April 28th, 2012
The Silicon Valley venture-capital firm (VC) is under intense pressure from its limited partners (investors) to fund as many startups, and ultimately earn as high a return, as possible. In this high-testosterone endeavor, each VC constantly races its rivals to discover, back, and launch the next Google.
Accordingly, VCs are spread so thinly, sitting on too many boards, that they have neither the time nor expertise to thoroughly screen entrepreneurs’ ideas and business plans — instead allowing them to experiment and fail multiple times until something sticks.
In addition to being financially suboptimal, these rapid-fire, mulligan-oriented transactions kill something critical: branding. In fact, branding is extinct in Silicon Valley.
Branding is the art & science of articulating a jargon-free value proposition — before building a product — one that people react to, remember, and repeat. Alas, Silicon Valley is awash in forgettable, indecipherable jargon and ephemeral trends.
Building Companies About Nothing
On 04.26.12, Lizette Chapman penned a revealing piece in the Wall Street Journal about the latest trend in techdom: pivoting, another term for the jargon pile. Wrote she: The founders who change products and markets between one and three times raise more money than those who don’t, according to Startup Genome Compass of San Francisco. This defies all logic.
Jeff Bercovici of Forbes amplified Chapman’s article by characterizing this flavor-of-the-month trend as a “Seinfeld moment”: building companies about nothing!
Pivoting is what a politician does: in chameleon-like fashion, he replaces yesterday’s slogan with one that resonates better today — to raise cash and get votes. In essence, he stands for and commits to nothing, the antithesis of branding.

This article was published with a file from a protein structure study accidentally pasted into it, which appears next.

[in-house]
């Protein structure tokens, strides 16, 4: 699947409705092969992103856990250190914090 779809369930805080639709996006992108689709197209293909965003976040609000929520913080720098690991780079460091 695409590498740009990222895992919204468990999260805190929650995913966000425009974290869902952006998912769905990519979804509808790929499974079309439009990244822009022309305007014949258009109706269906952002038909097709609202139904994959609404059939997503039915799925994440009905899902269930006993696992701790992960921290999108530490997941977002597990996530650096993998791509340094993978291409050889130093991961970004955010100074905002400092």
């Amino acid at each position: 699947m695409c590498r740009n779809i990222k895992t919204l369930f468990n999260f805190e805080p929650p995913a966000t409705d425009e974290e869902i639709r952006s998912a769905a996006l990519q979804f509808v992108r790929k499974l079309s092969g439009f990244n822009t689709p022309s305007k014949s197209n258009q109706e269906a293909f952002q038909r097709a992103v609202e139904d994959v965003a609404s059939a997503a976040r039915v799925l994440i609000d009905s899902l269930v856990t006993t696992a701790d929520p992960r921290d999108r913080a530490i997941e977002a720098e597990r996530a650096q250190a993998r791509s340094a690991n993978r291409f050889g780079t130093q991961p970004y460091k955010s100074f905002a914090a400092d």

Because VCs are in such a funding rush, largely in preselected spaces like “social media” rather than according to what consumers actually want and need, startups are no longer expected to know what products to build. Instead, they assemble teams and rent offices, then figure out the rest, on the fly. Huh?
What happened to doing your homework BEFORE starting a company, aiming before firing? That’s so yesterday. Perhaps VCs have too much of other people’s money to chase too few good ideas. Just saying.
Imagine engaging an architect to design your house, approving his plan, getting financing, hiring the general contractor, breaking ground, then watching these folks “pivot” your plan — and your cash — to oblivion. You can’t.
Tweaking is one thing, but completely and repeatedly changing course is another. Yet, this is Silicon Valley’s current MO — and why branding is extinct here. It’s no mystery that nebulous cloud computing originated in Silicon Valley.
Yes, some companies like Instagram will make it via lucky pivoting, but most won’t. In fact, VCs are teaching prospective entrepreneurs to fail by becoming companies about nothing.
Rx from the WhiteNoise Doctor™
The only way to convince another that your company is about something is to believe it yourself, with conviction and PROOF that you’re solving a real problem — for someone who doesn’t live in Silicon Valley.
If, however, you pivot three times after raising seed capital, to attract more capital, you don’t know and never knew why your company exists — other than to get the VC’s check.
So, what will you do, now that you have the cash, pivot three more times until nobody can fathom your reason for being?
Cisco did this, then had to cut 10,000 jobs before getting back to basics. Cisco ignored the fundamentals of branding at great cost to its shareholders and employees.
Branding is extinct and won’t appear any time soon — unless and until Silicon Valley ceases to operate by the current VC-driven model.
About the Author
Marc Rudov is a branding advisor to CEOs,
producer of MarcRudovTV, and author of the book,
Be Unique or Be Ignored: The CEO’s Guide to Branding.
© 2012 Marc H. Rudov. All Rights Reserved.